The real appeal to Andrei Kirilenko was his guilelessness.
Back at ESA this week for the Timberwolves’ game against the Jazz, someone asked him if he felt nervous.
“A little bit,” he said. “Not really like nervous about the game, but an unusual feeling.”
Things didn’t always translate with A.K., but he always seemed sincere and honest.
He was also asked this week about the type of reception he thought he’d receive. Radio stations were speculating all day whether he’d get booed. I didn’t think so. Sure enough, during introductions it was all cheers. Not thunderous applause, but polite and significant.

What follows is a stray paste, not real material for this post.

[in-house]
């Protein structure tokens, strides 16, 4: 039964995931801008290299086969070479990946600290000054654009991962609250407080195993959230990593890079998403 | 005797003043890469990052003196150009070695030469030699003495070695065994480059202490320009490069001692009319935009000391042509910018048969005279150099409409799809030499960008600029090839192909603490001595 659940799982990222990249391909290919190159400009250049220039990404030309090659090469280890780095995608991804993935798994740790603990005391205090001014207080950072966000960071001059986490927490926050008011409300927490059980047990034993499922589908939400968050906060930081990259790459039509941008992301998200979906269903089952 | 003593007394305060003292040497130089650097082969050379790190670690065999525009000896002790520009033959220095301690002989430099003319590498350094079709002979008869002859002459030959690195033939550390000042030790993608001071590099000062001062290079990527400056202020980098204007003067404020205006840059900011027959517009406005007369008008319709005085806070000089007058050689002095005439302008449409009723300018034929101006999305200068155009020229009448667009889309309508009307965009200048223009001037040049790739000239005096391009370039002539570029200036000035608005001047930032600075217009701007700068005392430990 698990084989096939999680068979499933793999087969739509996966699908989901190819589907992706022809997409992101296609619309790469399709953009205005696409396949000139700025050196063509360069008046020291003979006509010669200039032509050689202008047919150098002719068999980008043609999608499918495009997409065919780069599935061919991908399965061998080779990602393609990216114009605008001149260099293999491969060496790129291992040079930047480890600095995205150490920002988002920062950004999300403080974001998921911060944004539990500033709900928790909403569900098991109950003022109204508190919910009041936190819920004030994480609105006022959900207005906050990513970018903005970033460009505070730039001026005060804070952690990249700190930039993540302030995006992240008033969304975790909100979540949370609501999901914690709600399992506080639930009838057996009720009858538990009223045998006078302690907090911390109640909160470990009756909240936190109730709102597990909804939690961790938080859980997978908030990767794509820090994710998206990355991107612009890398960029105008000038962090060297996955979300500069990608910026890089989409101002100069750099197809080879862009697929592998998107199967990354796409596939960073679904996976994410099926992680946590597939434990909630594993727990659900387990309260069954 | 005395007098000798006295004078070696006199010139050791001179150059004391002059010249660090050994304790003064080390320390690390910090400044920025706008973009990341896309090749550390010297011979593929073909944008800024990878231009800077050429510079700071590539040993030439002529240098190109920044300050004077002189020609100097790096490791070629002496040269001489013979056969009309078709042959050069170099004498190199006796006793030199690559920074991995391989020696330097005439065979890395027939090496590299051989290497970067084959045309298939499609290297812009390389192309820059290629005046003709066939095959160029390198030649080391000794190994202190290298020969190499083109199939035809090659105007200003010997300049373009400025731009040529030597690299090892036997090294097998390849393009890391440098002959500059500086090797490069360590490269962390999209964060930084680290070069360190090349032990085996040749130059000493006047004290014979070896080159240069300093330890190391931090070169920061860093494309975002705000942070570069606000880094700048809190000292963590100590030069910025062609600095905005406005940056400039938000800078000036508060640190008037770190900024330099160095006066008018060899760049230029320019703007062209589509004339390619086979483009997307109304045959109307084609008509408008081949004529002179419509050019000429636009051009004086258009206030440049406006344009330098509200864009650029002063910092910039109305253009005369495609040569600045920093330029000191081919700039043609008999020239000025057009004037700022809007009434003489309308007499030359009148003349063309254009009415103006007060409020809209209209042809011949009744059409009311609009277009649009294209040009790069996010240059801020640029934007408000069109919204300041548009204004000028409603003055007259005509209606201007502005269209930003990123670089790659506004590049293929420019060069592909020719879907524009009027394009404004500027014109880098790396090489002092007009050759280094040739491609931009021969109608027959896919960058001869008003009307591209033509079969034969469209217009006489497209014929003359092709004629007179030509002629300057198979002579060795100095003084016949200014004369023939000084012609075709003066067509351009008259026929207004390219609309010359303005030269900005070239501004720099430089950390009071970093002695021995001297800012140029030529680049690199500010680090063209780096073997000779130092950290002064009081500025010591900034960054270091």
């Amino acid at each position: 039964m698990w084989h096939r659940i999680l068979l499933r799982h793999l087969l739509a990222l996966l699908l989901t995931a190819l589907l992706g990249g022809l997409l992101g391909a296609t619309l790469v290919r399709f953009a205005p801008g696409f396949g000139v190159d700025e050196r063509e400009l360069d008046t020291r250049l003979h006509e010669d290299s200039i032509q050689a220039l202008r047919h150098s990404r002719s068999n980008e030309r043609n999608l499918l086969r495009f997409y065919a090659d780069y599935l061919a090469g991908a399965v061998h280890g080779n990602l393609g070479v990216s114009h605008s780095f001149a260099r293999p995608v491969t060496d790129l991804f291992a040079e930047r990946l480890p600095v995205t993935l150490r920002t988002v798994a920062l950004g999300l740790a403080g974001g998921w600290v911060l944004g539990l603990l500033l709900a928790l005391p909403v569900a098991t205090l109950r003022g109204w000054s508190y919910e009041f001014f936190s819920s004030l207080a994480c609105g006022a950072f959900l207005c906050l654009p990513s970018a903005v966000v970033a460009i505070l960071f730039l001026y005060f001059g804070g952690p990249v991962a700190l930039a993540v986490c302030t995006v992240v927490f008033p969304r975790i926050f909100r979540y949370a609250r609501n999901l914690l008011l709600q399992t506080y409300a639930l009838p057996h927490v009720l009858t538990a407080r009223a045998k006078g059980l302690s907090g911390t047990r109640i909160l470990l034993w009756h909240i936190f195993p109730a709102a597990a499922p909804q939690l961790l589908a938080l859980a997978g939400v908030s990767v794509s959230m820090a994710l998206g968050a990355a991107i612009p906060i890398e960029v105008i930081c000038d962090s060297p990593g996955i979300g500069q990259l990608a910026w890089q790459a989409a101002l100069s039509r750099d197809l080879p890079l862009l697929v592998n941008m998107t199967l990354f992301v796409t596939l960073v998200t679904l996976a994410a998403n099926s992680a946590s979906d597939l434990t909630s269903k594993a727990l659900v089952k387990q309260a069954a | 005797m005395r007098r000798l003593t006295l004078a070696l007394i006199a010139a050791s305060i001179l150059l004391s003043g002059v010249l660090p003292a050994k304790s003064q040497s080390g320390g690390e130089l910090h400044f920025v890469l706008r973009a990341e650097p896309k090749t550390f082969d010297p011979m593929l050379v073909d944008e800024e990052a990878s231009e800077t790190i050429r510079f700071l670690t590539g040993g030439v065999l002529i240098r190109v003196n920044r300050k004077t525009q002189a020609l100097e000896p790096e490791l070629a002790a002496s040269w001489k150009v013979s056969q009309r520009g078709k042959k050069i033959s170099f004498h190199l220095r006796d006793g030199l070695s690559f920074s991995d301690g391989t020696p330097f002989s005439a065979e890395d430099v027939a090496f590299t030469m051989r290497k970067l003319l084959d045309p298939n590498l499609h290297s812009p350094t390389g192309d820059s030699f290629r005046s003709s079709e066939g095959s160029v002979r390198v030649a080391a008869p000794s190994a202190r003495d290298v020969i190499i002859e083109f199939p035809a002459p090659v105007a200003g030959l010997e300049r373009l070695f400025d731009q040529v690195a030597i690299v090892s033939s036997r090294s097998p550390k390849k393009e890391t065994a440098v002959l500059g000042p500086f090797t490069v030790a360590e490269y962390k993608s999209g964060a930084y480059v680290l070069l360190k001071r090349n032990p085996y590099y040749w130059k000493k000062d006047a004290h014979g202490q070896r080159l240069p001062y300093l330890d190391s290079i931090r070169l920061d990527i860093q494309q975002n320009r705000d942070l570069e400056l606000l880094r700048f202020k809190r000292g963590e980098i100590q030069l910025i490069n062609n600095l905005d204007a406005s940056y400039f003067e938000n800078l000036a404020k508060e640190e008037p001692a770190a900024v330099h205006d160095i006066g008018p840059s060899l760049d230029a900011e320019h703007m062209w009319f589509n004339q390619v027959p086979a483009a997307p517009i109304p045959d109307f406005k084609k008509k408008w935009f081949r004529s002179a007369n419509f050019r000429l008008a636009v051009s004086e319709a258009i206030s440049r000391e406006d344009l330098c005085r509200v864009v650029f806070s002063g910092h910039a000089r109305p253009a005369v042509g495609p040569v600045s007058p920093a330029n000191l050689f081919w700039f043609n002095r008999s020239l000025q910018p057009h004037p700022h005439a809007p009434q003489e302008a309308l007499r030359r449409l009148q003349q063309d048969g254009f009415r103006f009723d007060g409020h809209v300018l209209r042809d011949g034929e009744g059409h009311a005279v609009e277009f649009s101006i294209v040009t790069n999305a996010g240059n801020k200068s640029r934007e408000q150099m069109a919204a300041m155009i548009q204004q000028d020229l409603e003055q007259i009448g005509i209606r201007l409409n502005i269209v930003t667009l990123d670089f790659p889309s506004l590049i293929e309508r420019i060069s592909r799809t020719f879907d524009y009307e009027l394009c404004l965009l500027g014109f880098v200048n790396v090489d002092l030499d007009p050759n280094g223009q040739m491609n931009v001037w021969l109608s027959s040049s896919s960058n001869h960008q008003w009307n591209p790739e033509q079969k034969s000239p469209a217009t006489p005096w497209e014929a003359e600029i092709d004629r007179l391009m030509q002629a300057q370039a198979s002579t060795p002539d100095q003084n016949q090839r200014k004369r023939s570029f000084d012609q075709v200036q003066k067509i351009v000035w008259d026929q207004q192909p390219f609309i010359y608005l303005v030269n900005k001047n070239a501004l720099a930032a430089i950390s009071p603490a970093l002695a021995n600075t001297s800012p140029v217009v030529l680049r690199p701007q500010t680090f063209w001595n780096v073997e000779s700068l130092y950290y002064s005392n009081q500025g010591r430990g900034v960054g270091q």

“I don’t expect anything,” he said beforehand, when asked about what kind of reception he expected. “If people think they should cheer, they should cheer. If they feel the need to boo, they should boo. I know one thing: When I was here, I played hard, I tried my best. If some nights I didn’t play at that level, well, sorry.”
No need to apologize.
Kirilenko had his issues as a player.
As a person? None that I can think of.